The Lynching Postcard, Duluth, Minnesota

 

There is a postcard in an antique shop in Duluth

with a photograph of the infamous lynching of

a black man carried out in the town in the 1930s.

 

The owner was turned down by eBay when

he wanted to sell it there.  Tourists walk into

his shop and stare at the lone card in the glass case.

 

The owner says it is better to sell it

than donate it to a museum where

it would be locked away in a drawer.

 

Some people want it removed.

Others snicker and stare, shake their heads

and accept the fact this is “only Minnesota.”

 

Each morning, the shop owner glances

at the case to make sure the post-card is there.

Thousands have bowed over the glass.

 

At night, when the shop is closed,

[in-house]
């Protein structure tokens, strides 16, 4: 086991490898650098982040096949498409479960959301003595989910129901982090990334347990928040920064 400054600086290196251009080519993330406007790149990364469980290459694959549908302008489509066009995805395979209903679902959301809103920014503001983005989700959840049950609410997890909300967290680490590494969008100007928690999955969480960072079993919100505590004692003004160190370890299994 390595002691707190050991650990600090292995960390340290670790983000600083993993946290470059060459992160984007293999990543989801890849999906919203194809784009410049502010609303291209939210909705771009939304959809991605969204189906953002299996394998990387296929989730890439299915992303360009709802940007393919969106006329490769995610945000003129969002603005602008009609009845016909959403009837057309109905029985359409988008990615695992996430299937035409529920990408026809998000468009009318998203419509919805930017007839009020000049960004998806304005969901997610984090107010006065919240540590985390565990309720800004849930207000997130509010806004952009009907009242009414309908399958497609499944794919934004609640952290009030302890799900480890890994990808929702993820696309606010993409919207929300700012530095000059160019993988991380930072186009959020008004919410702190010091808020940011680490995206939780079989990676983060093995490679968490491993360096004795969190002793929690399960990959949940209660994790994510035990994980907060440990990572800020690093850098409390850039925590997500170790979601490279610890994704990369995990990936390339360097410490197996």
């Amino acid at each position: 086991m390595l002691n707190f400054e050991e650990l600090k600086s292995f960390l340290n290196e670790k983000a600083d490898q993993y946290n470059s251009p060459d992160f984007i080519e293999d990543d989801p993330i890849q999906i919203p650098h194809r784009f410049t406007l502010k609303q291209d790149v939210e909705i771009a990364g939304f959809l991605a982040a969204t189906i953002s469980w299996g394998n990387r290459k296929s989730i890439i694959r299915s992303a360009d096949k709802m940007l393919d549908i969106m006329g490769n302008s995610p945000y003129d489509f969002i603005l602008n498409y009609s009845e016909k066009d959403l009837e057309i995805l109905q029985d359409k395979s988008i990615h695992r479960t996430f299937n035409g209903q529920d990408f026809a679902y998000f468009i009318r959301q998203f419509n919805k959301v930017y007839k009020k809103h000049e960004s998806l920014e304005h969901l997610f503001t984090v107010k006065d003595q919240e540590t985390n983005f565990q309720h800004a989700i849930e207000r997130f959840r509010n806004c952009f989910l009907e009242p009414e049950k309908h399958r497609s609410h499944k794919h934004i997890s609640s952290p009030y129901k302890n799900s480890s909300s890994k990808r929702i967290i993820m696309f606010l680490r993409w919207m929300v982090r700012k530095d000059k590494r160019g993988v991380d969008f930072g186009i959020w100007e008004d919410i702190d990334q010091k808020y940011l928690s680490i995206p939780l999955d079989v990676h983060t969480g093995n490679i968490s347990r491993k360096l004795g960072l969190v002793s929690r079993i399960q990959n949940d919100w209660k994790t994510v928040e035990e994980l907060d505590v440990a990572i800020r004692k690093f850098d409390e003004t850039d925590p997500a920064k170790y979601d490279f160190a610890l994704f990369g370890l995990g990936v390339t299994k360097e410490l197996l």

the postcard lies in the case, the body hanging

in the cold moonlight from Lake Superior,

 

the shadow from the swinging body

forming a shape that rises through

the glass to darken the shop.

 

Over a dozen people come across it the following day.

They don’t know the act of bending over the glass

to study the dead body on the pole is forming

 

an invisible arc of light over time,

a shadow where those who bow to look

imitate the shape of a hanging tree.


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Ray Gonzalez is the author of ten books of poetry, including the recent Cool Auditor: Prose Poems (BOA Editions, 2009). He teaches in the MFA program at the University of Minnesota in Minneapolis.